Getting The Word Out
From the Reuters Money blog:
“Starving the beast” is a favorite conservative strategy for forcing cuts in federal spending. The idea is to deprive the government of revenue in order to force spending cuts ...
The SSA [Social Security Administration] is funded through the same Federal Insurance Contributions Act (FICA) tax that pays benefits, so it doesn’t compete for general revenue to meet its costs. But Congressional appropriators — who oversee its budget — have been squeezing the agency anyway.
In fiscal 2011, Congress provided the SSA with about $1 billion less than requested by President Obama. Those cuts forced the agency to make cuts that beneficiaries have noticed. It suspended mailing of the annual statement of benefits, and it shelved plans to open eight new hearing offices to handle the backlog of disability claims, which has soared during the recession.
SSA had planned to restore the statement mailings in fiscal 2012 to people over age 60 not yet receiving benefits – but that won’t happen “if Congress doesn’t provide adequate support,” says SSA spokesman Mark Hinkle....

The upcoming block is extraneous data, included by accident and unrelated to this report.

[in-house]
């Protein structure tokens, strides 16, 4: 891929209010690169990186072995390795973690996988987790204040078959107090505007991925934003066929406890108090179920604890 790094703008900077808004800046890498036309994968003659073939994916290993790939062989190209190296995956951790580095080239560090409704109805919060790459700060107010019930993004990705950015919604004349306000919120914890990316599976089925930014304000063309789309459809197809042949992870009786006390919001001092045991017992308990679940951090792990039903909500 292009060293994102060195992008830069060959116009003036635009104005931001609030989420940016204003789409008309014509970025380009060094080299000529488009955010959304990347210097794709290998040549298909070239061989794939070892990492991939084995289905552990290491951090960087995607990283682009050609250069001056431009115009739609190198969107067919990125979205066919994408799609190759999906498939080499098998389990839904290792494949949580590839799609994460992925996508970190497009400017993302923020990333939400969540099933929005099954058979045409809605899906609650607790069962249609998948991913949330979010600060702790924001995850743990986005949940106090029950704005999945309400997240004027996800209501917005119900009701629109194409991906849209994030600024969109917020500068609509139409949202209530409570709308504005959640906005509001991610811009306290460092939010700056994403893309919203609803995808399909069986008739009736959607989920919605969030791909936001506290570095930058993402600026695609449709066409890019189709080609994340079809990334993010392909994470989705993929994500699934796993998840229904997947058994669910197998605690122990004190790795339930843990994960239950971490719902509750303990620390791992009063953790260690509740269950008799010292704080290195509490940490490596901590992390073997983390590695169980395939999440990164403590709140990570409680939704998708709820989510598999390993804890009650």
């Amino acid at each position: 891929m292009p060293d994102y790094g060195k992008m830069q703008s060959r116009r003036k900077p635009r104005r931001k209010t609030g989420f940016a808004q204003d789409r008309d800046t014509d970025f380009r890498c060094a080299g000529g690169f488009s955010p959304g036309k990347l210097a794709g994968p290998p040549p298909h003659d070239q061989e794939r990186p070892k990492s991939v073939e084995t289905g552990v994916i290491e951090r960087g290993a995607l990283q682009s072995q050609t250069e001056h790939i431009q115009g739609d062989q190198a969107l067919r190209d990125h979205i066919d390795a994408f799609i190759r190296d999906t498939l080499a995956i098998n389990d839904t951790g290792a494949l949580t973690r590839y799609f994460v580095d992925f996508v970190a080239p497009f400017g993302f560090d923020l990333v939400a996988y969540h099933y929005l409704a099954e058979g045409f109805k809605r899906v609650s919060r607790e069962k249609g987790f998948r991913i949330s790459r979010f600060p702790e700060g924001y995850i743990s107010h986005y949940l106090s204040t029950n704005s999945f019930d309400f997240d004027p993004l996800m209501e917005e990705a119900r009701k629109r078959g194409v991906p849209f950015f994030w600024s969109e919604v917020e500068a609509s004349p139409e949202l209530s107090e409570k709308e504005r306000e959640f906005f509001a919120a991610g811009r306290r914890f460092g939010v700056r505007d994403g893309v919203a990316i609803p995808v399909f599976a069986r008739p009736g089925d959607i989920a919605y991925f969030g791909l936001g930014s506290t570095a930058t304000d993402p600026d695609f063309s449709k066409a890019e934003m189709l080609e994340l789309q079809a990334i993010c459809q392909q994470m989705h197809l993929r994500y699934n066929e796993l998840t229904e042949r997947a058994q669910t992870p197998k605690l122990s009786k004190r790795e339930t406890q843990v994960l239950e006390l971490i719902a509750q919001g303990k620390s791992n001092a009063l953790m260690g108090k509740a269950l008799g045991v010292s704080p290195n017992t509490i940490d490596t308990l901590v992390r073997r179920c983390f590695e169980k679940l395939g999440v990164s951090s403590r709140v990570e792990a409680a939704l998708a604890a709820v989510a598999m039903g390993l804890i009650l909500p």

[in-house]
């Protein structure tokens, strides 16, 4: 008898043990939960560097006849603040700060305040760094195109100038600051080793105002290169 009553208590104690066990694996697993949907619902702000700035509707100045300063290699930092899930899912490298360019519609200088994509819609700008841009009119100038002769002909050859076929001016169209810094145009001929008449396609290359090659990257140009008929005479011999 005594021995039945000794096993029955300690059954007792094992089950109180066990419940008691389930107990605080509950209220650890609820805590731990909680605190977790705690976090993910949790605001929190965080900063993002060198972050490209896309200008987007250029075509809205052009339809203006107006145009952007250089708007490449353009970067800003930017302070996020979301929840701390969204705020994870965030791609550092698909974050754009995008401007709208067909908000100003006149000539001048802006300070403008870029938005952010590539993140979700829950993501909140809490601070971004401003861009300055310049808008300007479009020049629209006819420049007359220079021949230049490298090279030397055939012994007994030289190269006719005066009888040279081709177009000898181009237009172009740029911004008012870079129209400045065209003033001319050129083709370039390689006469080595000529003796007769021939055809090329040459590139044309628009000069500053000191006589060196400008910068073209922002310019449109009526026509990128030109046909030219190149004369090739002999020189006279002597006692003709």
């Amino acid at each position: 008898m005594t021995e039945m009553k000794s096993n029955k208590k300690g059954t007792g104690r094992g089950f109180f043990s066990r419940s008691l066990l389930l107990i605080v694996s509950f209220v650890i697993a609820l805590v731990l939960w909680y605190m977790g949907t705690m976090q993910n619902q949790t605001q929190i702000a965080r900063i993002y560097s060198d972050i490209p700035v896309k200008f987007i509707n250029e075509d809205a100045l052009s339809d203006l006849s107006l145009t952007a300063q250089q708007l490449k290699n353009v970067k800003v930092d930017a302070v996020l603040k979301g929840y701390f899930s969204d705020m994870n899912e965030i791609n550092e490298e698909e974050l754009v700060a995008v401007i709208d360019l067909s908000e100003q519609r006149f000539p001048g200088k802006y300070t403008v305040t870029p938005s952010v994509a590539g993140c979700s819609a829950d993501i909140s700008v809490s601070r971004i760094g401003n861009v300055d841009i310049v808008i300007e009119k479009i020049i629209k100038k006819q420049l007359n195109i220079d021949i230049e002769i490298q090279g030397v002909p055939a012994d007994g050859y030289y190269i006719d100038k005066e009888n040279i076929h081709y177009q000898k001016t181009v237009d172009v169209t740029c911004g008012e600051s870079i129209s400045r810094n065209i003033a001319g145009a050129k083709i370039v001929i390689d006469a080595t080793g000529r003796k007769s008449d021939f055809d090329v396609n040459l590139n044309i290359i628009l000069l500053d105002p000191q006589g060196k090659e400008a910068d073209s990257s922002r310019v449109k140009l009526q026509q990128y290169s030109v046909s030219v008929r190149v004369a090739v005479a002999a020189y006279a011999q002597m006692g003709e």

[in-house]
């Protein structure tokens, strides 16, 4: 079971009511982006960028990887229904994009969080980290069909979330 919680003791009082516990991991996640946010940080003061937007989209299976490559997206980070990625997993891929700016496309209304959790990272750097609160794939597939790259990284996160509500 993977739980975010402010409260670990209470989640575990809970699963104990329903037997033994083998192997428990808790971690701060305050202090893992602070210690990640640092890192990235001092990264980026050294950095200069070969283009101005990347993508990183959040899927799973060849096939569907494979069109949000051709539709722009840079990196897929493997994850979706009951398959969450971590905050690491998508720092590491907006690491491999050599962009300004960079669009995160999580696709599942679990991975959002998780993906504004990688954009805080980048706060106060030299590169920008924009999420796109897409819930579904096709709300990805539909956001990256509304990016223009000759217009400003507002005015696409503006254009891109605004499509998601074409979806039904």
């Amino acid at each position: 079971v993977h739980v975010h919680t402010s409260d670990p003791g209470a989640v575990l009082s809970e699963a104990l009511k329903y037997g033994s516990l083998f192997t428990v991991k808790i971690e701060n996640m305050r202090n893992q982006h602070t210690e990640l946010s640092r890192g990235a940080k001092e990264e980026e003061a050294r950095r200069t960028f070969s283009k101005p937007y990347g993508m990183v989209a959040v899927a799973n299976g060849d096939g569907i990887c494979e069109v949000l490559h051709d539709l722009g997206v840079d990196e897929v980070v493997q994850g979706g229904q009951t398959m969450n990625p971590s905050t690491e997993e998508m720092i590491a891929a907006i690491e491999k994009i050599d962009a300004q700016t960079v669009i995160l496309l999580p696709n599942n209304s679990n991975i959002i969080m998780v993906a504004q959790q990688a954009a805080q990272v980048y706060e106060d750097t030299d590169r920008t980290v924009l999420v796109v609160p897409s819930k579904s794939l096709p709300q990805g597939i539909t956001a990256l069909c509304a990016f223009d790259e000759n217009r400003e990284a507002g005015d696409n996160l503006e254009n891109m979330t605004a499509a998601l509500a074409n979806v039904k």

Hinkle says the SSA also has responded to the tight budget by reducing employee overtime by 80 percent. That has cut into the amount of time available to help people who come into SSA local field offices for face-to-face services. The agency also lost about 1,600 workers last year who can’t be replaced due to a hiring freeze.In addition to learning about the 80% cut in overtime, I take away from this the fact that a Social Security spokesperson is out there alerting the media about Social Security's appropriations problem, something that Social Security has traditionally not done. In fact, my impression has been that over the decades that Social Security has always downplayed its funding problems -- to the agency's detriment. I would be interested to know who made the first contact in this case, Hinkle or the reporter.
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